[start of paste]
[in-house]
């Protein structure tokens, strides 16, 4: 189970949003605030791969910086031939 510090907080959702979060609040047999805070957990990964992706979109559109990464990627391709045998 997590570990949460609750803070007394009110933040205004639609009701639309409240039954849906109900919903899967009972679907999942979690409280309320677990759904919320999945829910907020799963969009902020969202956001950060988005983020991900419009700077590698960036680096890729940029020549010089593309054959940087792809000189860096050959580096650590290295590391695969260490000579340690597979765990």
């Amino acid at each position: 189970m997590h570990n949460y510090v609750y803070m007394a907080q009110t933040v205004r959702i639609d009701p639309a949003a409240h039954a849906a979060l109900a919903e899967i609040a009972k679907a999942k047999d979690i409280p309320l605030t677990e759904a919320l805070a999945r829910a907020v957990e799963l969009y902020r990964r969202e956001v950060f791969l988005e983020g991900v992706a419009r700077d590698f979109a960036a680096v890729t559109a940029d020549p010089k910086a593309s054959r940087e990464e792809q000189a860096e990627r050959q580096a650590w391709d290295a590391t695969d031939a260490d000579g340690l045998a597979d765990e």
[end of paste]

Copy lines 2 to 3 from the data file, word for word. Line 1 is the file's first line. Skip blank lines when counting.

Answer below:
């Protein structure tokens, strides 16, 4: 189970949003605030791969910086031939 510090907080959702979060609040047999805070957990990964992706979109559109990464990627391709045998 997590570990949460609750803070007394009110933040205004639609009701639309409240039954849906109900919903899967009972679907999942979690409280309320677990759904919320999945829910907020799963969009902020969202956001950060988005983020991900419009700077590698960036680096890729940029020549010089593309054959940087792809000189860096050959580096650590290295590391695969260490000579340690597979765990």
């Amino acid at each position: 189970m997590h570990n949460y510090v609750y803070m007394a907080q009110t933040v205004r959702i639609d009701p639309a949003a409240h039954a849906a979060l109900a919903e899967i609040a009972k679907a999942k047999d979690i409280p309320l605030t677990e759904a919320l805070a999945r829910a907020v957990e799963l969009y902020r990964r969202e956001v950060f791969l988005e983020g991900v992706a419009r700077d590698f979109a960036a680096v890729t559109a940029d020549p010089k910086a593309s054959r940087e990464e792809q000189a860096e990627r050959q580096a650590w391709d290295a590391t695969d031939a260490d000579g340690l045998a597979d765990e």